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January 20, 2015

Film + EntertainmentReview | by Francesco Cerniglia

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Alex Garland’s directorial career couldn’t start any better. The English writer, mostly known for being the mind behind Danny Boyle’s cult 28 Days Later (2002) and Sunshine (2007) (but also the adaptations of 2010’s Never Let Me Go and 2012’s Dredd), makes his debut behind the camera with a taut and intense sci-fi thriller.

Ex Machina is a remarkably solid feature, one of the best of the genre in recent past. It embodies very well all of Garland’s distinctive touches; if you are familiar with his work, its horror notes shouldn’t come as a surprise. Apart from the obvious thematic reference to Spielberg’s A.I. Artificial Intelligence (2001), Ex Machina echoes titles such as Moon (2009), or even Blade Runner (1982) and The Matrix (1999). Without being as groundbreaking or action-packed as the Wachowskis’ career-defining feature, Garland’s film will raise substantial existentialist issues, and keep you entertained until the very last shot.

The plot revolves around a new robot built by billionaire and tech guru Nathan, played by Oscar Isaac. Invited to participate in the world-changing event is Caleb (Domhnall Gleeson), a young coder tasked with administering the Turing Test to the machine. Named after computer pioneer Alan Turing (yes, the one Benedict Cumberbatch plays in the recently Oscar-nominated The Imitation Game), the test is commonly used to evaluate a machine’s ability to “appear” human, by presenting it with a set of questions; the machine passes the test when it displays a behaviour intelligent enough to trick the examiner into believing they’re talking with a human being.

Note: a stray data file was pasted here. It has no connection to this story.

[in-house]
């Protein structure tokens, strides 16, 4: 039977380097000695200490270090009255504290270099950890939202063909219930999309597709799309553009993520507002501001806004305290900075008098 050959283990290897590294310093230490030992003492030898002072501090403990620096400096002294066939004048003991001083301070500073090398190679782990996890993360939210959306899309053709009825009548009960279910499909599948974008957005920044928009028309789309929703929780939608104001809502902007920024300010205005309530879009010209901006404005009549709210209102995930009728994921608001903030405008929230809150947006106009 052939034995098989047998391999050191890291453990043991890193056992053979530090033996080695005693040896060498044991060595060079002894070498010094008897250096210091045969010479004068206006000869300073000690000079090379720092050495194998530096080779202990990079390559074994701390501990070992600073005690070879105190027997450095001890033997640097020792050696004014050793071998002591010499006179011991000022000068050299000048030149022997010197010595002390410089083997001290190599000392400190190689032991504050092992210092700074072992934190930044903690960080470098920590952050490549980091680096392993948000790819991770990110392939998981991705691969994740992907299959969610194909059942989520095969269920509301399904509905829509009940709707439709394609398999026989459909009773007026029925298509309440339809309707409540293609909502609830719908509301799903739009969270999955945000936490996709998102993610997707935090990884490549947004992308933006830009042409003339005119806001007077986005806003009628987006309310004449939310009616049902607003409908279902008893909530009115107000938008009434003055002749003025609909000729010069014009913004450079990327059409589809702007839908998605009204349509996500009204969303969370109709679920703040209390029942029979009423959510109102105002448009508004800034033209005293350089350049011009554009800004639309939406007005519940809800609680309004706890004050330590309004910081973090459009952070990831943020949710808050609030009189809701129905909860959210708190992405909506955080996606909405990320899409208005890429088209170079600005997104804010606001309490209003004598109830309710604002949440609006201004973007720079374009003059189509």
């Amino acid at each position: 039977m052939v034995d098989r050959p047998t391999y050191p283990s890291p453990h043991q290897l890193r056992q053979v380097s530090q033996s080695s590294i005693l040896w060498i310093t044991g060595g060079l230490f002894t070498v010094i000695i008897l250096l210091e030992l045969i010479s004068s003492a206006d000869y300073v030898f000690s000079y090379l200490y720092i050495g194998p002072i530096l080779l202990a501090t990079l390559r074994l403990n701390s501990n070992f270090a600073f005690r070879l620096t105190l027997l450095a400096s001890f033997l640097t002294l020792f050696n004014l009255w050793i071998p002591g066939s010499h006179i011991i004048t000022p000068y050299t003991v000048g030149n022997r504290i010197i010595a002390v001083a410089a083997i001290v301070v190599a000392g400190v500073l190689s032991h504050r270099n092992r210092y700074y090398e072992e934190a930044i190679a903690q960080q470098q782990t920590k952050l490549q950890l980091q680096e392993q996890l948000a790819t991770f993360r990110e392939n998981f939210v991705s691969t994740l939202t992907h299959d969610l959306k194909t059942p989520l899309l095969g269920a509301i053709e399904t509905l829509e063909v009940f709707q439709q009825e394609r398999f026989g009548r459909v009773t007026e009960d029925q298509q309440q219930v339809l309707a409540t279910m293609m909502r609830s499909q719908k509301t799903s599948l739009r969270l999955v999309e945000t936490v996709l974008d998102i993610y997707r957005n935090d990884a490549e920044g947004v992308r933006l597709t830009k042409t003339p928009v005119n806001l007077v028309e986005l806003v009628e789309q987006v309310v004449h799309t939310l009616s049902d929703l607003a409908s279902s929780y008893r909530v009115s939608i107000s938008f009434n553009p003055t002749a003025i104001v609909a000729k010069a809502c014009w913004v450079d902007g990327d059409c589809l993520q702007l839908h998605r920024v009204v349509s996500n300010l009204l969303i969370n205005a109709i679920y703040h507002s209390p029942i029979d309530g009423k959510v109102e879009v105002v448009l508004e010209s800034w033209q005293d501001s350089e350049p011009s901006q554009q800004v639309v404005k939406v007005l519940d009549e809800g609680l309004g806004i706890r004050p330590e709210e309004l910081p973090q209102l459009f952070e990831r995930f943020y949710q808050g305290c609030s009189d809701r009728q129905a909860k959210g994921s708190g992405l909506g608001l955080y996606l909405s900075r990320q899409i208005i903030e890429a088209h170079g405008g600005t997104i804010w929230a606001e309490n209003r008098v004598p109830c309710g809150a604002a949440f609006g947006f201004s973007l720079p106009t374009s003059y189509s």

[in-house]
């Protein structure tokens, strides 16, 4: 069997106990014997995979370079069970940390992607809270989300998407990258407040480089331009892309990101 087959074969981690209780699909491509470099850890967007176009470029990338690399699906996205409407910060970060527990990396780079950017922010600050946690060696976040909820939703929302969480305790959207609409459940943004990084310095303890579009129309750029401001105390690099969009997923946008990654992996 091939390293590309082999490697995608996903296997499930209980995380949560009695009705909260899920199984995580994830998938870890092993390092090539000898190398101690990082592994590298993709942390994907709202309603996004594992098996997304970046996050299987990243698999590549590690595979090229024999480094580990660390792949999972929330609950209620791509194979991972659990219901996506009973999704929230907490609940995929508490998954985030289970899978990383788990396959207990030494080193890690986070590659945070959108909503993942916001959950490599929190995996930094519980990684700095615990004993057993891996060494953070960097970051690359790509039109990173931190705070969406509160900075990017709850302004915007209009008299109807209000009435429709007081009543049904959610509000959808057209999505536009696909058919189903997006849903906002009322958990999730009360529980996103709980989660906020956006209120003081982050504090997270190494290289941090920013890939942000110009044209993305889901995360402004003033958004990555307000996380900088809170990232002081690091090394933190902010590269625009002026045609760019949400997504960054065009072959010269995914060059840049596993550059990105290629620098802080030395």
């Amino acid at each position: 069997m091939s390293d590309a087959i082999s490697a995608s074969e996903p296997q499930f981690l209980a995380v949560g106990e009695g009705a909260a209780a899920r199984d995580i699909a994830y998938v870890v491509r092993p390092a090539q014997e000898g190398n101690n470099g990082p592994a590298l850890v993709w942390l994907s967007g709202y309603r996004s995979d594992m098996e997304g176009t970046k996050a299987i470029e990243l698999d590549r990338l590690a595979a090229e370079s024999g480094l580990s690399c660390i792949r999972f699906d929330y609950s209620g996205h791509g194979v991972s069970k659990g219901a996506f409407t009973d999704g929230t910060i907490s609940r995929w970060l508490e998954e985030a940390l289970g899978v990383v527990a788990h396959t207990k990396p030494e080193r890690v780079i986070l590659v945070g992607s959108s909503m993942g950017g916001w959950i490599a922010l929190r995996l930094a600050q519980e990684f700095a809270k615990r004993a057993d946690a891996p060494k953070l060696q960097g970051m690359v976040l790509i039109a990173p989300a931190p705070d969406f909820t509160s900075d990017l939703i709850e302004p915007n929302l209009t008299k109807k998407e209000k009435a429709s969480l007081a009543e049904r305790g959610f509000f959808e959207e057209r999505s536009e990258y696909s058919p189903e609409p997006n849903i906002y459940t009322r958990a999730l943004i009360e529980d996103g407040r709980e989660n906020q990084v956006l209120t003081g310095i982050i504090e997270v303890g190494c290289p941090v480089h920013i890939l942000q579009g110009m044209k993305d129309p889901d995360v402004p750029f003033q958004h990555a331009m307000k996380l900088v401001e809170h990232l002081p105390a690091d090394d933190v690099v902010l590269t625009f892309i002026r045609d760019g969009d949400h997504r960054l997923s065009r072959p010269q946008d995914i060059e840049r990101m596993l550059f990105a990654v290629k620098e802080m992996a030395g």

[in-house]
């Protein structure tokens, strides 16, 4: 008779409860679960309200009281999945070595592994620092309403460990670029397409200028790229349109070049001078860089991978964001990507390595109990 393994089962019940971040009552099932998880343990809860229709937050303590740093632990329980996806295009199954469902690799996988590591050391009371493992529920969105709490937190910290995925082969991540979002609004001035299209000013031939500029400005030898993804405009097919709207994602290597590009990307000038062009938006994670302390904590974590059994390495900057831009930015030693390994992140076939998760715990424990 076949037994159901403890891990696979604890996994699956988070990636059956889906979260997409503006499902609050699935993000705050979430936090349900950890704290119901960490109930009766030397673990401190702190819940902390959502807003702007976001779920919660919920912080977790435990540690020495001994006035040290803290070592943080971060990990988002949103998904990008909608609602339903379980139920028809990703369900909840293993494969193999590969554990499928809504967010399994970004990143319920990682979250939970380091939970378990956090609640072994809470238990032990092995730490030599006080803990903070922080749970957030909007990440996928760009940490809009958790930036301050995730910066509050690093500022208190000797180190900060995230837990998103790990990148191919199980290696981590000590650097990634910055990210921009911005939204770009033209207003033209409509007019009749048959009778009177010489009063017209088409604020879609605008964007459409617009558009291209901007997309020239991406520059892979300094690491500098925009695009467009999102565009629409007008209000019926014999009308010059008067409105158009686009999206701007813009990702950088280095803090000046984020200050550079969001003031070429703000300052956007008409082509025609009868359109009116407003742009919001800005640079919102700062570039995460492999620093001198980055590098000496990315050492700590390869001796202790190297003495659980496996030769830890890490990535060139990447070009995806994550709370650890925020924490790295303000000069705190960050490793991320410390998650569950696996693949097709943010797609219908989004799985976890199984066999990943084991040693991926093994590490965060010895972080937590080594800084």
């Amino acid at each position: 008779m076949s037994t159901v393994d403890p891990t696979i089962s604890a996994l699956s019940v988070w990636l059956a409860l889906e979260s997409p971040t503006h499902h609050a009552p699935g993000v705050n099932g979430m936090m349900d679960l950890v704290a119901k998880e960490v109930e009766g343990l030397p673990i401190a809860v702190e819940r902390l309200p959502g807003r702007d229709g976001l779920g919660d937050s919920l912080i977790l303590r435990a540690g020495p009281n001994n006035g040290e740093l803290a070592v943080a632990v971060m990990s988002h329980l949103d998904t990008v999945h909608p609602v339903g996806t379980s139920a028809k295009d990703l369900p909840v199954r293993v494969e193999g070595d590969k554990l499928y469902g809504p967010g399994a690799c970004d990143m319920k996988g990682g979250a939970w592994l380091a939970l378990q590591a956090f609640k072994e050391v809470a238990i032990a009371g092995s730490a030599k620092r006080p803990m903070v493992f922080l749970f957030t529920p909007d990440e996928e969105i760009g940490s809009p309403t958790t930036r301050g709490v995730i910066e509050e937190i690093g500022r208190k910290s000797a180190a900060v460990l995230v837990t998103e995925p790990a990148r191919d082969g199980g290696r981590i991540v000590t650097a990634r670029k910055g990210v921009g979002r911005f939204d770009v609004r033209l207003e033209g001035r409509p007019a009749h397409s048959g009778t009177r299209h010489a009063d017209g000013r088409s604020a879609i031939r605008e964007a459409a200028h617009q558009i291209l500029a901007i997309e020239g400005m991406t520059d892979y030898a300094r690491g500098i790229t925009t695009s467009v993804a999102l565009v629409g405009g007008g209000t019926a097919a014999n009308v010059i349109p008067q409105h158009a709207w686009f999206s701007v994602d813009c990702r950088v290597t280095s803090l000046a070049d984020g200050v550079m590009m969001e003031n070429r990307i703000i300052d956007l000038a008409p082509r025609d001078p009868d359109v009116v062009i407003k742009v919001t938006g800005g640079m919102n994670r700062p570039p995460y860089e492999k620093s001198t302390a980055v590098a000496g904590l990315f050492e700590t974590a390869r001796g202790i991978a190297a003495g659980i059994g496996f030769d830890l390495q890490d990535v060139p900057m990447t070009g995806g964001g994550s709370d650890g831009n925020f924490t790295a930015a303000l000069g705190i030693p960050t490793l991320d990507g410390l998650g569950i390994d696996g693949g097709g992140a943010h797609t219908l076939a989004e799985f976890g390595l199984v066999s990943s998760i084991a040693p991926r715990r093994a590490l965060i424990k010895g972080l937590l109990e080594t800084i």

Complicating Caleb’s task are Nathan’s magalomaniac tendencies, and his highly claustrophobic bunker-like mansion. What’s more, Caleb’s sessions with Ava (Alicia Vikander), the robot, prove that Nathan’s gone a great length to create an extremely well-functioning and self-aware artificial intelligence. In fact, he might have gone a little too far.

Ex Machina eludes very well the typical constraints of low-budget sci-fi features: from the credible “high-tech research facility” setting to the special effects used for Ava’s android body, the film has nothing to envy to the much more lavish features it may compete against in the pre-Oscar season. When the rhythm slows down, especially during the most technical (and philosophical) conversations between the two leads, all of Garland’s bravura and incisive writing stand out, making the sequences flow smoothly.

Although the tension is consistently high, Ex Machina would benefit from a stronger “think outside the box” approach, avoiding those few rulebook plot twists that may seem anticlimactic. Garland’s choice of making the story more linear is debatable but still effective, and the cast is the icing on the cake.


Gleeson and Vikander are both convincing in their roles, but it’s Oscar Isaac who steals the show with his impersonation of evil genius and drunkard (not to mention lunatic and recluse, almost Colonel Kurtz-like) Nathan. After his outstanding (yet unfairly overlooked during awards season) performance in last year’s Inside Llewyn Davis, there is no more denying his talent; maybe his upcoming roles in crime drama A Most Violent Year (out this week), and highly anticipated blockbusters like Star Wars: The Force Awakens and X-Men: Apocalypse will finally grant him the official recognition he deserves. Ex Machina is definitely another step in the right direction.

Ex Machina is available on DVD and Blu-ray from June 1st

Davide Prevarin